4. By: Claudia Münch (University of Amsterdam); Sweder van Wijnbergen (University of Amsterdam)
    Abstract: We analyze the determinants of female labor market participation for different age-groups in the European Union. We show that female participation is positively affected by tertiary education at any age. But upper secondary education increases participation only up to an age of 40 while after that it has no effect or even a negative impact The results are tested for robustness and controlled for endogeneity. The results show that increasing educational attainment levels in the female population will contribute significantly to higher aggregate participation rates. However,in simulations up to 2050 such benefits are partially offset by a negative aging effect.
    Keywords: female labour market participation; fertility; educational achievements; aging
    JEL: J22 J1
    Date: 2009–11–12
  5. By: Platon Tinios
    Abstract: Discussion of pensions in Greece displays a paradox: reform is universally acknowledged to be important, urgent and mature, yet the political class avoid and postpone all discussion. This results in a syncopated reform path. A historical overview indicates that reforms are best understood as interrupted and unsuccessful attempts to complete the original blueprint for the pension system which was formulated in the 1930s. These define a reform trajectory around which there exist centrifugal forces pulling away (cross-subsidies), and homeostatic mechanisms bringing back on track (public finance). Thus, the original 1930s design is implicitly accepted as a maximal aim of reform, while the question of its appropriateness is never raised. This analysis explains reform failures by problems in the content and preparation of reforms, rather than on the strength of opposition (which, in any case, was highly predictable). A fresh start, provided there is adequate preparation, is a possible way out of the impasse.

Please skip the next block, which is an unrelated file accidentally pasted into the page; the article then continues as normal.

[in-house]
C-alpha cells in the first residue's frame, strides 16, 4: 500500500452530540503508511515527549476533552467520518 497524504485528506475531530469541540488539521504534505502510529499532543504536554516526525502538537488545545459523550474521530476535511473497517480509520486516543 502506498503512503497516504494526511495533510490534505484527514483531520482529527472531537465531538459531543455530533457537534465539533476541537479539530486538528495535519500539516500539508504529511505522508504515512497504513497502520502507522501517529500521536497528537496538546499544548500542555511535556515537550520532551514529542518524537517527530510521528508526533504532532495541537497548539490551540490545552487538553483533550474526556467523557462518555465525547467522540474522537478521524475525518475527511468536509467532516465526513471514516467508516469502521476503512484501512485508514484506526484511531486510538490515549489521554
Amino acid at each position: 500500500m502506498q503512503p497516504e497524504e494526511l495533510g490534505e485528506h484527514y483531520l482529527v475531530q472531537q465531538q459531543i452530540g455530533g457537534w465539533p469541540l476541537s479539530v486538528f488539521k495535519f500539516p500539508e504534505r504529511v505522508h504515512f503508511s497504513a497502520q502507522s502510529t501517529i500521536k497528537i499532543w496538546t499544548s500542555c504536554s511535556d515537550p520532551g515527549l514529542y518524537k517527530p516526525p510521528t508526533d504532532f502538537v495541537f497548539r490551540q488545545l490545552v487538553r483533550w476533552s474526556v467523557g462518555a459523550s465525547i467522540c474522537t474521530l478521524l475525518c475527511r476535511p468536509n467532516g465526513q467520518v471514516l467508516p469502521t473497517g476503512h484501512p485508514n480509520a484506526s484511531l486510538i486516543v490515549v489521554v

Keywords: Greece; History of the welfare state; Social Security; Pension reforms.
    Date: 2010–04
  6. By: Tanskanen , Antti J (Varma Mutual Pension Insurance); Niininen , Petri (Varma Mutual Pension Insurance); Vatanen, Kari (Varma Mutual Pension Insurance)
    Abstract: Sufficient solvency of a pension insurance company responsible for defined-benefit pensions guarantees that the pensions are paid regardless of turbulence in the financial market. In the Finnish occupational pension system TyEL, the required level of solvency capital (solvency limit) and its computation are specified in the statutes. Before the solvency limit can be determined, financial instruments must be classified into the five statutory asset classes based on risk. The solvency limit is computed on the basis of this classification and the average return, volatility and correlation parameters defined in the statutes. The solvency limit framework is formulated in the spirit of Markowitz portfolio theory and implicitly assumes that returns follow Gaussian distributions. This, however, is not actually the case with many – if not most – financial instruments. Similarly, it is not obvious how to handle illiquid assets, those with short time series, and which collection of financial instruments can be combined into a single asset (portfoliocation) for the purpose of classification. In this study, we propose two methods of handling these issues: (1) a decision tree-based method; and (2) a Bayesian method. We show how fat tails of return distributions are taken into account in the classification process, and how qualitative assessment of risks is combined with quantitative classification of financial assets. Coupled with suitable data transformations, both proposed methods provide efficient and suitable bases for asset classification in the TyEL pension scheme.
    Keywords: Bayesian methods; classification; solvency; non-Gaussian return distributions; TyEL occupational pension scheme
    JEL: C11 G22 G23 G28 G32
    Date: 2010–04–28